There is an extension to VRRP that uses IPSEC-AH (IP protocol 51) for integrity (see http://www.keepalived.org/draft-ietf-vrrp-ipsecah-spec-00.txt). This tutorial will demonstrate using standard VRRP. See this article for more information on securing VRRP.

Warning

A Neutron bug that causes DHCP agents to reject previously held DHCP leases for instances after they have been migrated to another node has been discovered. The DHCP agent responds with a DHCPNAK message to instances trying to renew their leases after the agent has been migrated. The DHCPNAK message forces the instances to release the IP addresses assigned to them by the DHCP agent and re-negotiate the DHCP handshake process all over again. A Keepalived master instance that receives a DHCPNAK message when attempting to renew the lease for the IP addresses on its primary interface would release all IP addresses including the virtual IP addresses associated with the interface, and this would not be noticed by the Keepalived backup instance because the failure time is much shorter than the Keepalived advertisement interval, thus leaving the virtual IP address unmanaged and unattached to any of the Keepalived instances until the Keepalived daemon on the master instance is restarted.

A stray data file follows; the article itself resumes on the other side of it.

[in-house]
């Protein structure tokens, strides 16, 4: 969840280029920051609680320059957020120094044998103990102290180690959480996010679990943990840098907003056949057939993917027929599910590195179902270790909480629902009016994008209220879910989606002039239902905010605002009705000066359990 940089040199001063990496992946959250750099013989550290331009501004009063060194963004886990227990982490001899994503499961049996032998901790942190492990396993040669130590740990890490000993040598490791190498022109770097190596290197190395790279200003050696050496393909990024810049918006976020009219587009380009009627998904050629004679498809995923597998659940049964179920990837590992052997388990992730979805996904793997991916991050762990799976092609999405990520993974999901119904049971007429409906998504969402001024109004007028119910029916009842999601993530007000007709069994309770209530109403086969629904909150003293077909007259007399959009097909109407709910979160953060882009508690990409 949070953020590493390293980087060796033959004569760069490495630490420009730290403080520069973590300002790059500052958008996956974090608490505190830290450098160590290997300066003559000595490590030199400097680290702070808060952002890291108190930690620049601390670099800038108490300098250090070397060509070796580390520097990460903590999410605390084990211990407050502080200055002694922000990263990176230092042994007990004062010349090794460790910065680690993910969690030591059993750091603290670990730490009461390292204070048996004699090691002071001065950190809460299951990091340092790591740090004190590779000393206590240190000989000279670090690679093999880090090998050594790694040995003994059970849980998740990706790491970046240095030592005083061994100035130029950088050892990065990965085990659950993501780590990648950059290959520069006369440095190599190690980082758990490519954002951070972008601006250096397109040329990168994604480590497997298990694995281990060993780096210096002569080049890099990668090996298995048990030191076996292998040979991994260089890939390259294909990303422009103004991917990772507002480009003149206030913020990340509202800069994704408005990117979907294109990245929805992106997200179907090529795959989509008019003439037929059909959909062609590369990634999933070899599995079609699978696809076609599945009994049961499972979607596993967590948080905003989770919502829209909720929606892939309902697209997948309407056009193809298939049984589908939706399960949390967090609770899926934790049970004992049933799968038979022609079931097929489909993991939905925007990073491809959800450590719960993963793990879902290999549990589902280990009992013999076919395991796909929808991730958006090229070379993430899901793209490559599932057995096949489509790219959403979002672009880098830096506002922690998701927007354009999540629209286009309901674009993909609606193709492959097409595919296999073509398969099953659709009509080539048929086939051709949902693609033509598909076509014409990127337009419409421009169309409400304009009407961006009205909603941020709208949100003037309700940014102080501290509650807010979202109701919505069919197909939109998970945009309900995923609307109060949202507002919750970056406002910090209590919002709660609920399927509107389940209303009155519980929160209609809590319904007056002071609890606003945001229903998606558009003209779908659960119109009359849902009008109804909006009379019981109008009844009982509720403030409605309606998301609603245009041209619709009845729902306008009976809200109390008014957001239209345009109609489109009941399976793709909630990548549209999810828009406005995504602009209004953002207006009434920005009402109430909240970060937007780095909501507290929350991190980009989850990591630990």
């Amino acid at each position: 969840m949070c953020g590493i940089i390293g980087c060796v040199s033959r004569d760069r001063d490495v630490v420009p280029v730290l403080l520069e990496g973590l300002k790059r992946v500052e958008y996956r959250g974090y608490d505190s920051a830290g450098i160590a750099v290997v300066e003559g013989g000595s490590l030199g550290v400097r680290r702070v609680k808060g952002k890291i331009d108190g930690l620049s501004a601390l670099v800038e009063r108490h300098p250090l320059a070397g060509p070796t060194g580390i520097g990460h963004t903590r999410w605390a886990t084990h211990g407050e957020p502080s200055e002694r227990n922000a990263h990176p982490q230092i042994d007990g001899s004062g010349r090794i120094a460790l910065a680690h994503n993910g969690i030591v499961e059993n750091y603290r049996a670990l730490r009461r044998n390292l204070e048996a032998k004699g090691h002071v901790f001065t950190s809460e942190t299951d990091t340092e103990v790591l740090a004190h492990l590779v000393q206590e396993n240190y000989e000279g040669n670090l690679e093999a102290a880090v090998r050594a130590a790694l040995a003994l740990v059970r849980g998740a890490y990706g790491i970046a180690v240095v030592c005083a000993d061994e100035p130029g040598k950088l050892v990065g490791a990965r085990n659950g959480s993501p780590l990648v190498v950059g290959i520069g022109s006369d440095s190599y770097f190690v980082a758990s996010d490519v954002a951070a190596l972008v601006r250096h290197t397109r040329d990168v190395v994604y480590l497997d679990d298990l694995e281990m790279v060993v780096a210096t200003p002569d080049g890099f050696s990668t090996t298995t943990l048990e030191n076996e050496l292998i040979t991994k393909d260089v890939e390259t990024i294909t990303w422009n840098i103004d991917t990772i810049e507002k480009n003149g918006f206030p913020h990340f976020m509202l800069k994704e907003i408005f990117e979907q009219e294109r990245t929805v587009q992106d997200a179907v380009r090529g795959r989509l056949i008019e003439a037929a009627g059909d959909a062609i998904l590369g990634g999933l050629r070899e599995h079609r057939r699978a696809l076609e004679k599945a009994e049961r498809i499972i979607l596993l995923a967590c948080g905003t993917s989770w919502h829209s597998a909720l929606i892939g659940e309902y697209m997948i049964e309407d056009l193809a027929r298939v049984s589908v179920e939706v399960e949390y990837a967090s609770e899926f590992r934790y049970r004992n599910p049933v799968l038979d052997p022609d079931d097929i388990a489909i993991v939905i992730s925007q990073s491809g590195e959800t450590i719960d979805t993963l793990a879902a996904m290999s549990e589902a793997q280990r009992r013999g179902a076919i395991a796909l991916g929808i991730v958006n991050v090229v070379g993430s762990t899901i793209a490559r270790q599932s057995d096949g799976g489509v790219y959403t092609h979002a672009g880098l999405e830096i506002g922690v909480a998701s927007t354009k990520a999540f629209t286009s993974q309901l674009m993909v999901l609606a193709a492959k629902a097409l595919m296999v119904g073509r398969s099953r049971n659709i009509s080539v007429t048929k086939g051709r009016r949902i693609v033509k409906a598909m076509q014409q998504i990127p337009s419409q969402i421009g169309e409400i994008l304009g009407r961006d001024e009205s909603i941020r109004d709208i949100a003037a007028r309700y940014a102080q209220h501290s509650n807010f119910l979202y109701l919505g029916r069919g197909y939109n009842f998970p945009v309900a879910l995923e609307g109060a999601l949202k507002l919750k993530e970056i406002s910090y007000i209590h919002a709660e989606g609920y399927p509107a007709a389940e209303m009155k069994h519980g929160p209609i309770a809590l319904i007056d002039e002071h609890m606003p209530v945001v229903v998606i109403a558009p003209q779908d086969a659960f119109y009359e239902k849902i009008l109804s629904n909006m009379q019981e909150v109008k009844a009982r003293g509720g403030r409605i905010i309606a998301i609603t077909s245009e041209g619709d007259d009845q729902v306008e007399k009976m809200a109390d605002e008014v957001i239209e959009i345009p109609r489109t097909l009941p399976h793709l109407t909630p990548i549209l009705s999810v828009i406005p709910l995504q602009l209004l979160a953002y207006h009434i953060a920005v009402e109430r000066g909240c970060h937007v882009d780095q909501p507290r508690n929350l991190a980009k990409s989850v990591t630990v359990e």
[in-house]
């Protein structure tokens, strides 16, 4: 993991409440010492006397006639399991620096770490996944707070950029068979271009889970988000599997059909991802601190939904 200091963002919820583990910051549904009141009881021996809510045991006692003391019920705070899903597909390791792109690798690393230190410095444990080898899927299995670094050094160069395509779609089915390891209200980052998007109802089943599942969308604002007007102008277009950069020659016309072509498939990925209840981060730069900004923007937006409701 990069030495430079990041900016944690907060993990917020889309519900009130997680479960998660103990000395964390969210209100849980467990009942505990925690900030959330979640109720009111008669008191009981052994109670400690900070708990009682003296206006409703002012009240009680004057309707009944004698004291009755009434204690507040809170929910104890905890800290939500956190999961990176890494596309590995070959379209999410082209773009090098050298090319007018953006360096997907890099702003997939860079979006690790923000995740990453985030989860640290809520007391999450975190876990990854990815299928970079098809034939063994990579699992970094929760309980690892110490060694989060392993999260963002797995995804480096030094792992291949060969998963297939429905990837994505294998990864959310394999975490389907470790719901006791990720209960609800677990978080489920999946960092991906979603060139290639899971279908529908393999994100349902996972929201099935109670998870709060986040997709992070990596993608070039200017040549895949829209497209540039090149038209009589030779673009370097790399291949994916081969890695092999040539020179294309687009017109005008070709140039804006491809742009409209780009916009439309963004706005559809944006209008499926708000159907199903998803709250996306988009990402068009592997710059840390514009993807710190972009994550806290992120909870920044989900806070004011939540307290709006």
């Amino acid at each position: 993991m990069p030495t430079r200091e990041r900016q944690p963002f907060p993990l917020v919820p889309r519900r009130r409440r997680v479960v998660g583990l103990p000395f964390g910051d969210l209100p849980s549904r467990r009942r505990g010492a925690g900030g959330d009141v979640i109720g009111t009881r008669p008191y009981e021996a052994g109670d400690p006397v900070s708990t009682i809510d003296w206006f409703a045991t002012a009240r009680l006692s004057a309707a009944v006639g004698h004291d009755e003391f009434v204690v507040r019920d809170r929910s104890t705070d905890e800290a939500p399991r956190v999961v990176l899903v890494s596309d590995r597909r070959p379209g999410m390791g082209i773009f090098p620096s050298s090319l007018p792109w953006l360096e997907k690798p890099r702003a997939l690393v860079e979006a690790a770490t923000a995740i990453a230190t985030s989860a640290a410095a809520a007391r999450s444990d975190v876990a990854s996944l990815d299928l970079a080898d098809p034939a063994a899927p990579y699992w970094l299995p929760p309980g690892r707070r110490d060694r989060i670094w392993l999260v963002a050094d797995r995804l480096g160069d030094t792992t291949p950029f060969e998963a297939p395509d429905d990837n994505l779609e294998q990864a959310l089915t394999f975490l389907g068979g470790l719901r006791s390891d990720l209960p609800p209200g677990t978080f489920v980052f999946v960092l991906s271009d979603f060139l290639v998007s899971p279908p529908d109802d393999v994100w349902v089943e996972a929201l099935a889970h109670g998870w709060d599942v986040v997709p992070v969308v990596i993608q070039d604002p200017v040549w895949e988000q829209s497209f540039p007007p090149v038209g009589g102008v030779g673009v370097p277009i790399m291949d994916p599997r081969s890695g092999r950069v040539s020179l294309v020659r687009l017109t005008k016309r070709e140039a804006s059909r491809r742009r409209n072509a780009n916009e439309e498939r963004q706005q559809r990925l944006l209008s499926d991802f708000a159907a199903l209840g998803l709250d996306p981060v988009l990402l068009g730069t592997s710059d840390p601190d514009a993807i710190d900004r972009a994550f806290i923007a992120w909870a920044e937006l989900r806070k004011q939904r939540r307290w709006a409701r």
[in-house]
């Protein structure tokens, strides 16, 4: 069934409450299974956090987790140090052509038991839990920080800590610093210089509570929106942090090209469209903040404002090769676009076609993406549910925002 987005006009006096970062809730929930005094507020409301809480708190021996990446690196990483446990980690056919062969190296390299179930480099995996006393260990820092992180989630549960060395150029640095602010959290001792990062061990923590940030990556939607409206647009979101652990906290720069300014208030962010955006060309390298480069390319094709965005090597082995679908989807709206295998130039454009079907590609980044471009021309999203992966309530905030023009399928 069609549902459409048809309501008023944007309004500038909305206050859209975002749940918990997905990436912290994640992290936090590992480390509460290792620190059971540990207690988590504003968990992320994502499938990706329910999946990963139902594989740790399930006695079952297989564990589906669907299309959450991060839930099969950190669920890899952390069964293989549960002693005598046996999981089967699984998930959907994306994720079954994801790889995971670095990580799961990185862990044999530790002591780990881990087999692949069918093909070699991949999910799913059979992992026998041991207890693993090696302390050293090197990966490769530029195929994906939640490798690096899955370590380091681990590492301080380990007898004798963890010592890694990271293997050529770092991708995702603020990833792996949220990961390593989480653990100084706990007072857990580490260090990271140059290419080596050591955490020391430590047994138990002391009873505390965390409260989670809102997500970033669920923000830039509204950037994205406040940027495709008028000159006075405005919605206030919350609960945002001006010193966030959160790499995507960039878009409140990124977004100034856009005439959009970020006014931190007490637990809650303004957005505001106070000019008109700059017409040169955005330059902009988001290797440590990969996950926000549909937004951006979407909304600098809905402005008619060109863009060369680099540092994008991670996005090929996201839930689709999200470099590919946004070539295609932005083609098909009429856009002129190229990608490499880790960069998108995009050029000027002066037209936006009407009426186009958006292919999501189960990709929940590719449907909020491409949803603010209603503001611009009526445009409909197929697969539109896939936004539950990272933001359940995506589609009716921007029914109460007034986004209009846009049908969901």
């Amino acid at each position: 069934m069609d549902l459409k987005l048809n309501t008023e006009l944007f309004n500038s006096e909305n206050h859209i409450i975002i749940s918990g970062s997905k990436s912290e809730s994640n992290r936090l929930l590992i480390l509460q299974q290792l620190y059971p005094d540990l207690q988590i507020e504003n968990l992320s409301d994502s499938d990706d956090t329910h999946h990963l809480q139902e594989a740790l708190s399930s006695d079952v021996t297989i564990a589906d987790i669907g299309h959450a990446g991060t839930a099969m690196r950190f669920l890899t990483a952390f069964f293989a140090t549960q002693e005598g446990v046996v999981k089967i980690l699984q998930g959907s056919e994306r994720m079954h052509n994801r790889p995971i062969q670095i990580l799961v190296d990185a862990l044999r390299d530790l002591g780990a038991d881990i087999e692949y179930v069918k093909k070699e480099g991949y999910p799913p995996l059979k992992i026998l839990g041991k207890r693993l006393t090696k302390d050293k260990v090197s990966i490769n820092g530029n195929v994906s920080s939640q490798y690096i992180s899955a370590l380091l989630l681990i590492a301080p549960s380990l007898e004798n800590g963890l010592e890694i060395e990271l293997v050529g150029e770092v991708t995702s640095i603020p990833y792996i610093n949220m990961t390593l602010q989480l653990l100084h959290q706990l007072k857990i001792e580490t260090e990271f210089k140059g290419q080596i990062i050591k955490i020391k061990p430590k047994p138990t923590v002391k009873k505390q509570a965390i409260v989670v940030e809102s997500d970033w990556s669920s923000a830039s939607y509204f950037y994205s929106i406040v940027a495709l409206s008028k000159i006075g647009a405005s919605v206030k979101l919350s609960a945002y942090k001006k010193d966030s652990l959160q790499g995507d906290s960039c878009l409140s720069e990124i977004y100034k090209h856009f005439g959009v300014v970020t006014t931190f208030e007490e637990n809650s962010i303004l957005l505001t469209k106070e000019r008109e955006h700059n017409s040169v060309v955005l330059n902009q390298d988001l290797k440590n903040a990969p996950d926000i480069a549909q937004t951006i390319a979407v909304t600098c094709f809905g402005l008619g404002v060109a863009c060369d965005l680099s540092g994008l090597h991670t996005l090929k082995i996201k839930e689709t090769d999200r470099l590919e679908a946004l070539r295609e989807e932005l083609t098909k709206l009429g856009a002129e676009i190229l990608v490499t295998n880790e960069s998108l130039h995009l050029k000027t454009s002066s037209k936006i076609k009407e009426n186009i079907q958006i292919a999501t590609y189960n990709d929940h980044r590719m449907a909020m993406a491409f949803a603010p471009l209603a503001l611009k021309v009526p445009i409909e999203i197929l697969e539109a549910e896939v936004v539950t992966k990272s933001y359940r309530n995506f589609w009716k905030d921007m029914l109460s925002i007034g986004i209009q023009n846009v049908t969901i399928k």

While we work on getting this bug fixed, we would recommend that users create new Keepalived instances and update existing Keepalived instances to use fixed IP on their interfaces.

Allowed Address Pairs

Allowed Address Pairs is a Neutron Extension that extends the port attribute to enable you to specify arbitrary mac_address/ip_address(cidr) pairs that are allowed to pass through a port, regardless of the subnet associated with the network.

Let’s double check that this extension is available on the Catalyst Cloud:

$ openstack extension list --network -c Name -c Alias
+-----------------------------------------------+-----------------------+
| Name                                          | Alias                 |
+-----------------------------------------------+-----------------------+
| DNS Integration                               | dns-integration       |
| Neutron L3 Configurable external gateway mode | ext-gw-mode           |
| Port Binding                                  | binding               |
| agent                                         | agent                 |